Over the past 15 years, the global community has made concerted efforts to inspire and engage women and girls in science. According to a study conducted in 14 countries, the probability of a female student graduating with a Bachelor’s degree, Master’s degree and Doctor’s degree in a science-related field are 18%, 8% and 2% respectively, while the percentages of male students are 37%, 18% and 6%.
The UN General Assembly recognizes that full and equal access to and participation in science, technology, and innovation is imperative for empowering women and girls of all ages. As a response, one year ago the General Assembly declared February 11th as the International Day of Women and Girls in Science.
This weekend we celebrate the Day in recognition of the critical role women and girls play in science and technology communities—including education, training, and research activities at all levels. To observe International Day of Women and Girls in Science, we are highlighting three members of our Graduate Certificate program. These three students are each making meaningful contributions to their respective scientific fields, and, they are also women.
Hannah Frizzell is a third year PhD student in the Department of Bioengineering. She received her Bachelor of Science in Biomedical Engineering and is currently a graduate research fellow working on mucosal immunoengineering, vaccines, drug delivery, and how these relate to women’s and children’s health on a global scale. Hannah is the Vice President of Funding at UW’s Bioengineers without Borders, which develops medical devices for resource-limited areas. She mentors a team focused on a low-cost device for diagnosis of pre-eclampsia in pregnant women. Hannah is also a National Science Foundation Graduate Research Fellow and a Roche/Achievement Awards for College Scientists (ARCS) scholar. As she progresses in her field, she hopes to apply both her technical background and experience from the Global WACh program to create and integrate medical technologies into communities to improve their accessibility and thus ultimate effectiveness in improving health globally.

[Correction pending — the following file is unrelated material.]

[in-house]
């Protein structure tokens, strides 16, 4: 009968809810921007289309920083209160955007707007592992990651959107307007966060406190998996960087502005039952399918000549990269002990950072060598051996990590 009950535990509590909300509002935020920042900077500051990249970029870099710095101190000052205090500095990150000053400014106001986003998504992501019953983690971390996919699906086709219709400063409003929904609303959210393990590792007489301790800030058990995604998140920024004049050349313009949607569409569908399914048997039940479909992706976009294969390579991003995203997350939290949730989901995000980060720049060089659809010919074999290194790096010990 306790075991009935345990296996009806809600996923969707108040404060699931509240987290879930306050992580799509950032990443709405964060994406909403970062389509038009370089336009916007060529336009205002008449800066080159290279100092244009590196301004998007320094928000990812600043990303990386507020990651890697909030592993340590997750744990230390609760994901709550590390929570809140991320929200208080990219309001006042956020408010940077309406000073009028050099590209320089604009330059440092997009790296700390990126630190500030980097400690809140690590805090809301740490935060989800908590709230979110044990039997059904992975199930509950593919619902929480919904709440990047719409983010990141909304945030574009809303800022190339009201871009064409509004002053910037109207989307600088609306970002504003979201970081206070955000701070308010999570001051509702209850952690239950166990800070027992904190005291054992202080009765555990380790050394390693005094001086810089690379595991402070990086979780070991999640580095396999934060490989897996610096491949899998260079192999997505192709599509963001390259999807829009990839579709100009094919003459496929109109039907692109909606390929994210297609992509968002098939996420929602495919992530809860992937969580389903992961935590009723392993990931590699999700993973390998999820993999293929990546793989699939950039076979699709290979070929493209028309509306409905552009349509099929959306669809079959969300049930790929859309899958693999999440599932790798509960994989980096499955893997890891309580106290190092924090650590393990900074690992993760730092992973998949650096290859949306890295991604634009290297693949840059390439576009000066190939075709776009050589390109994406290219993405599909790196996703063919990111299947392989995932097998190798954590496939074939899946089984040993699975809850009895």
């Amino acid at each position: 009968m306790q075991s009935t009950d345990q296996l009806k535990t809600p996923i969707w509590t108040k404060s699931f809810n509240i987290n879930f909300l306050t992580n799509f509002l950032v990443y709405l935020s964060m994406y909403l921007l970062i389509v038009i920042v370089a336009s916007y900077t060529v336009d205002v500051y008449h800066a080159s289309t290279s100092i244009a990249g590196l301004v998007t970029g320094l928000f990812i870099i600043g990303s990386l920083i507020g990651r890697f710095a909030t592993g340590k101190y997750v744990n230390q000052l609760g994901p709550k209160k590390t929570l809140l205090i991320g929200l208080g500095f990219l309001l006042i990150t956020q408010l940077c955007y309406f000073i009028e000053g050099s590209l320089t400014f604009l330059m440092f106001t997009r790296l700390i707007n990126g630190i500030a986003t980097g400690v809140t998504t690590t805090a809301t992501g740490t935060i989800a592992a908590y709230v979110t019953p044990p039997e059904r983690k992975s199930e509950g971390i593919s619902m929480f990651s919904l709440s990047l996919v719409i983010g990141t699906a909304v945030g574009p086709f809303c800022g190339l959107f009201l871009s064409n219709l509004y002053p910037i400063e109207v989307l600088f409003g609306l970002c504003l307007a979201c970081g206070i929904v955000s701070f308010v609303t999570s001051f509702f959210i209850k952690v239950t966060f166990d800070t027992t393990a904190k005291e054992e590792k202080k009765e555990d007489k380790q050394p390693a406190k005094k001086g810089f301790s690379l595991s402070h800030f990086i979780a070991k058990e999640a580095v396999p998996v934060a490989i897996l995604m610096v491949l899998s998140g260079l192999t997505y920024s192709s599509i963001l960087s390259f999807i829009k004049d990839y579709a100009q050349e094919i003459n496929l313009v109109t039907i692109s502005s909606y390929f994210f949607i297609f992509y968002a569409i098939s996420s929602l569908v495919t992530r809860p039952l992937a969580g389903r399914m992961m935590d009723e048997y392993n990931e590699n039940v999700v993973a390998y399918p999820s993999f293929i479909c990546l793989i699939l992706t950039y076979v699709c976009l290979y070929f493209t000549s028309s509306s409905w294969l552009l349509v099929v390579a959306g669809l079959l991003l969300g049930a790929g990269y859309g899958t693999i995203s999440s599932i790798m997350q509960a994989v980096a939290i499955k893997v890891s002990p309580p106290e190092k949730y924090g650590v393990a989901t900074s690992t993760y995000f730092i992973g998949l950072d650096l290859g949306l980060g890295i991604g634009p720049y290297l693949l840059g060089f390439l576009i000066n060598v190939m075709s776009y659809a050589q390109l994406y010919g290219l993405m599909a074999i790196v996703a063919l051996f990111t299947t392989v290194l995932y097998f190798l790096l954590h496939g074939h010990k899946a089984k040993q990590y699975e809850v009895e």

Ke Pan is an MPH student in the Department of Global Health, having received her BA in Public Health with a concentration in Maternal and Child Health from Huazhong University of Science and Technology (HUST) and Masters Degree in Medicine from Third Military Medical University in China. Prior to coming to UW, she worked as a resident in the Department of Obstetrics and Gynecology for three years and conducted research about the quality of women’s life after surgery for Pelvic Organ Prolapse. She also conducted a research regarding the prevalence of hypertension and obesity in adolescents. Ke Pan is deeply interested in improving global health disparities of women, adolescents and children through education, awareness, and access to healthcare.
Molly Feder is an MPH student in the Department of Epidemiology with a concentration in Maternal and Child Health. She received her BA in International Affairs concentrating in Global Health from the Elliott School of International Affairs at the George Washington University. Prior to attending UW, Molly worked as a Government Relations Associate and Database Administrator at the Council for Responsible Nutrition in Washington, DC where she advocated for enhanced FDA oversight of the vitamin and supplement industry. As an MPH student, Molly is a Maternal and Child Health Trainee and is interested in research pertaining to family planning and reproductive health.
We’re proud of the interdisciplinary commitment these three students have made to advance health care globally within the fields of women, adolescent, and child health. Please click here to learn about each of our fantastic certificate students and the impact they are making in their fields.
On the International Day of Women and Girls in Science, we also hear from Chief Information Technology Officer of the United Nations, Atefah “Atti” Riazi, who urges all girls to aspire to be ‘geeks.’ Click here to read.